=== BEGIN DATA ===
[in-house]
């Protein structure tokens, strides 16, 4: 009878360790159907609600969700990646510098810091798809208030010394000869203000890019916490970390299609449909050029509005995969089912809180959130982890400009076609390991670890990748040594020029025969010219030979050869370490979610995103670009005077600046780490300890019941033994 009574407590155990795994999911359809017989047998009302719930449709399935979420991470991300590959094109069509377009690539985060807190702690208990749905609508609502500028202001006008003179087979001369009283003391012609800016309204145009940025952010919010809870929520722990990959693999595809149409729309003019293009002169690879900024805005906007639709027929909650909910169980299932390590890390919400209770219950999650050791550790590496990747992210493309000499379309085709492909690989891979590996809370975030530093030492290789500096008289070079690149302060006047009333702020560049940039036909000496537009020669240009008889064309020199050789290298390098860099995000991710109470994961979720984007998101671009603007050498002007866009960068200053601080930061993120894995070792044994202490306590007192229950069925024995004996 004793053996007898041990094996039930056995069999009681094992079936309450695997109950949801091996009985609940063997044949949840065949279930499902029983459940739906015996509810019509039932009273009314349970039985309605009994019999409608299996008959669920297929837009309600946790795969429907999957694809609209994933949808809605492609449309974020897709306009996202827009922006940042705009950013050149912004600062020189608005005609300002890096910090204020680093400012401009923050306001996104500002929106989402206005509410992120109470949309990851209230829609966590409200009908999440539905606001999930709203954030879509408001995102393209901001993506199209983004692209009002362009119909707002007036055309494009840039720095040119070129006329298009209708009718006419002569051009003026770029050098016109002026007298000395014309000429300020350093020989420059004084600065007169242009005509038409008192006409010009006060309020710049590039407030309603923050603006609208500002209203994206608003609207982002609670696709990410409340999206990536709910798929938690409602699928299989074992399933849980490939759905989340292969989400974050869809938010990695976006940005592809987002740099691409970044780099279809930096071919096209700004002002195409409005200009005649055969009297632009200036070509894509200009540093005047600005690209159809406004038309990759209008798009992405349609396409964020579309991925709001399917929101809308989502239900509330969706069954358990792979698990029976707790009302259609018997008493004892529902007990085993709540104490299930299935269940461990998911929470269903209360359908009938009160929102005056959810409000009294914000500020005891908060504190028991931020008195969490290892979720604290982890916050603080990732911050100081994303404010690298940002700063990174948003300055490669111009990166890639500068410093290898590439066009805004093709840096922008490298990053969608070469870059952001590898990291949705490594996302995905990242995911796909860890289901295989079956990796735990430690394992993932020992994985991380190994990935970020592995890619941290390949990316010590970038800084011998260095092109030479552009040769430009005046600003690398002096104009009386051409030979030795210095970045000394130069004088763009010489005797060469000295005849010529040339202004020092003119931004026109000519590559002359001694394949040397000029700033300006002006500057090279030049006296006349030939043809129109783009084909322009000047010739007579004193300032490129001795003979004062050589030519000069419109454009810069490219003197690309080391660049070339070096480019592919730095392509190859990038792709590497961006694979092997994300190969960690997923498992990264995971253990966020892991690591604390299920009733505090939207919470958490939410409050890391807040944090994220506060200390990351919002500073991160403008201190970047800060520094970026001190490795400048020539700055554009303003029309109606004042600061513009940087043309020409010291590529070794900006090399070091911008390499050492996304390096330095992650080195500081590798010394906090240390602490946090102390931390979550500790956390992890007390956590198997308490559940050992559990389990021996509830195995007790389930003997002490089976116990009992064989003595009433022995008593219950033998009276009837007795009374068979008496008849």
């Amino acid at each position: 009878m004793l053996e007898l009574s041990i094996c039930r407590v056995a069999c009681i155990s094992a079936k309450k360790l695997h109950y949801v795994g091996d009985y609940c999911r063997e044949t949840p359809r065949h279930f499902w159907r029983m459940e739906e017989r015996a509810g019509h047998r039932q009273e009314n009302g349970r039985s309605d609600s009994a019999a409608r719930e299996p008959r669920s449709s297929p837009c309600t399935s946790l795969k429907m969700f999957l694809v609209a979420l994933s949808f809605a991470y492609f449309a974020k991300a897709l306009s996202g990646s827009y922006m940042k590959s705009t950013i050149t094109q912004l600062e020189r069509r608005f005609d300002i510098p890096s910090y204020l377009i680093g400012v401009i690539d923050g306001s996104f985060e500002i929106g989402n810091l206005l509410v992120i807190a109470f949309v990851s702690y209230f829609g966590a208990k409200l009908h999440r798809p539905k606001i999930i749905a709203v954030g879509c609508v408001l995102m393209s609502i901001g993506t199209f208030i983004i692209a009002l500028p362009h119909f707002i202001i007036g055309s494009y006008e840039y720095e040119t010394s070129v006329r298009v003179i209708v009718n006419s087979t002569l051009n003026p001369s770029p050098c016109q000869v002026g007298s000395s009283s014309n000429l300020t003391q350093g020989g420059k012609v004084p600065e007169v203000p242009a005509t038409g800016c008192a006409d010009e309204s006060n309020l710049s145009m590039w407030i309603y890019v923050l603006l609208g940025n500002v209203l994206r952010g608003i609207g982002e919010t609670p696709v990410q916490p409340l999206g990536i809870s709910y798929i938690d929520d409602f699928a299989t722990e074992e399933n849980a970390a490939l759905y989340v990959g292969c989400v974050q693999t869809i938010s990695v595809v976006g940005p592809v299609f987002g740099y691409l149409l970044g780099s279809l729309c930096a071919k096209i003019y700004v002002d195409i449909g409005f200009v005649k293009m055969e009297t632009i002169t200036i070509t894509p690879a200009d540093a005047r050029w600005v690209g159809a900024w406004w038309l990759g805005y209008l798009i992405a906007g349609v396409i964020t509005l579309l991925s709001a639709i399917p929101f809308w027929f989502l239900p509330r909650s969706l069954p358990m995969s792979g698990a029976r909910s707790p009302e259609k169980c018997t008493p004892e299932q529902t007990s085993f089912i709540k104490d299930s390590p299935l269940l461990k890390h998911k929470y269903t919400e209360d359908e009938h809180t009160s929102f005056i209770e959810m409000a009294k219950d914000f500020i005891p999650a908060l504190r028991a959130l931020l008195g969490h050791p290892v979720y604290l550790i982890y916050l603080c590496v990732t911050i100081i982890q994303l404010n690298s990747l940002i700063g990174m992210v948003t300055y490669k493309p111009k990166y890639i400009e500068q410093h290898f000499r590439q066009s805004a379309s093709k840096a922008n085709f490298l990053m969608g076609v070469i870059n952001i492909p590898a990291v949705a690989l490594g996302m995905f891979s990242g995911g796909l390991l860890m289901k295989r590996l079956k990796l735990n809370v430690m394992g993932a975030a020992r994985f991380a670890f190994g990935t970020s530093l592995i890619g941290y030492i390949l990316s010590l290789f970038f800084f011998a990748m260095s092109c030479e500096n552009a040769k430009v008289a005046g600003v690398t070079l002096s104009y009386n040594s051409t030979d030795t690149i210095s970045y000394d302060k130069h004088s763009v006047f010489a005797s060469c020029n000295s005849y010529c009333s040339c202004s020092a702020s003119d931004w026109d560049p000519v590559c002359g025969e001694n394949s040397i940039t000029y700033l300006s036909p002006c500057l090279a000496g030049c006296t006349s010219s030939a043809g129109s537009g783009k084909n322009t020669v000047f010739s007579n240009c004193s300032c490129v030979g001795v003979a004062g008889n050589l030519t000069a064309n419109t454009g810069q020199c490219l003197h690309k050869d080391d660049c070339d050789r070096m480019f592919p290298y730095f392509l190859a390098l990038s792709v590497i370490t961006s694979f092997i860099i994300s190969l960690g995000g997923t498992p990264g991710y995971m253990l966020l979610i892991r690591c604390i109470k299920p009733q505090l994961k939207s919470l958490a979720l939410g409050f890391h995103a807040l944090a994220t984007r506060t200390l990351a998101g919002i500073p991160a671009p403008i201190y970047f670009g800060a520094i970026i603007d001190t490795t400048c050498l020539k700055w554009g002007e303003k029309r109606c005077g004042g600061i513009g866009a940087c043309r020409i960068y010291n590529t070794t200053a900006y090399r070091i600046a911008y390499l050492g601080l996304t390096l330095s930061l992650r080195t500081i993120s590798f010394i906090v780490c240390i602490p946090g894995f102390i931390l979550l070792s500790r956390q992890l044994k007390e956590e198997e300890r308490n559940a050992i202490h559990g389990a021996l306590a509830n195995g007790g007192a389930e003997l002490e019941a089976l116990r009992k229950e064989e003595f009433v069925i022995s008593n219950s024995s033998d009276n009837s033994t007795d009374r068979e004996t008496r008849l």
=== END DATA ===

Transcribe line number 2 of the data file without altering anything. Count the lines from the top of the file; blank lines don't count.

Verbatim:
């Protein structure tokens, strides 16, 4: 009878360790159907609600969700990646510098810091798809208030010394000869203000890019916490970390299609449909050029509005995969089912809180959130982890400009076609390991670890990748040594020029025969010219030979050869370490979610995103670009005077600046780490300890019941033994 009574407590155990795994999911359809017989047998009302719930449709399935979420991470991300590959094109069509377009690539985060807190702690208990749905609508609502500028202001006008003179087979001369009283003391012609800016309204145009940025952010919010809870929520722990990959693999595809149409729309003019293009002169690879900024805005906007639709027929909650909910169980299932390590890390919400209770219950999650050791550790590496990747992210493309000499379309085709492909690989891979590996809370975030530093030492290789500096008289070079690149302060006047009333702020560049940039036909000496537009020669240009008889064309020199050789290298390098860099995000991710109470994961979720984007998101671009603007050498002007866009960068200053601080930061993120894995070792044994202490306590007192229950069925024995004996 004793053996007898041990094996039930056995069999009681094992079936309450695997109950949801091996009985609940063997044949949840065949279930499902029983459940739906015996509810019509039932009273009314349970039985309605009994019999409608299996008959669920297929837009309600946790795969429907999957694809609209994933949808809605492609449309974020897709306009996202827009922006940042705009950013050149912004600062020189608005005609300002890096910090204020680093400012401009923050306001996104500002929106989402206005509410992120109470949309990851209230829609966590409200009908999440539905606001999930709203954030879509408001995102393209901001993506199209983004692209009002362009119909707002007036055309494009840039720095040119070129006329298009209708009718006419002569051009003026770029050098016109002026007298000395014309000429300020350093020989420059004084600065007169242009005509038409008192006409010009006060309020710049590039407030309603923050603006609208500002209203994206608003609207982002609670696709990410409340999206990536709910798929938690409602699928299989074992399933849980490939759905989340292969989400974050869809938010990695976006940005592809987002740099691409970044780099279809930096071919096209700004002002195409409005200009005649055969009297632009200036070509894509200009540093005047600005690209159809406004038309990759209008798009992405349609396409964020579309991925709001399917929101809308989502239900509330969706069954358990792979698990029976707790009302259609018997008493004892529902007990085993709540104490299930299935269940461990998911929470269903209360359908009938009160929102005056959810409000009294914000500020005891908060504190028991931020008195969490290892979720604290982890916050603080990732911050100081994303404010690298940002700063990174948003300055490669111009990166890639500068410093290898590439066009805004093709840096922008490298990053969608070469870059952001590898990291949705490594996302995905990242995911796909860890289901295989079956990796735990430690394992993932020992994985991380190994990935970020592995890619941290390949990316010590970038800084011998260095092109030479552009040769430009005046600003690398002096104009009386051409030979030795210095970045000394130069004088763009010489005797060469000295005849010529040339202004020092003119931004026109000519590559002359001694394949040397000029700033300006002006500057090279030049006296006349030939043809129109783009084909322009000047010739007579004193300032490129001795003979004062050589030519000069419109454009810069490219003197690309080391660049070339070096480019592919730095392509190859990038792709590497961006694979092997994300190969960690997923498992990264995971253990966020892991690591604390299920009733505090939207919470958490939410409050890391807040944090994220506060200390990351919002500073991160403008201190970047800060520094970026001190490795400048020539700055554009303003029309109606004042600061513009940087043309020409010291590529070794900006090399070091911008390499050492996304390096330095992650080195500081590798010394906090240390602490946090102390931390979550500790956390992890007390956590198997308490559940050992559990389990021996509830195995007790389930003997002490089976116990009992064989003595009433022995008593219950033998009276009837007795009374068979008496008849």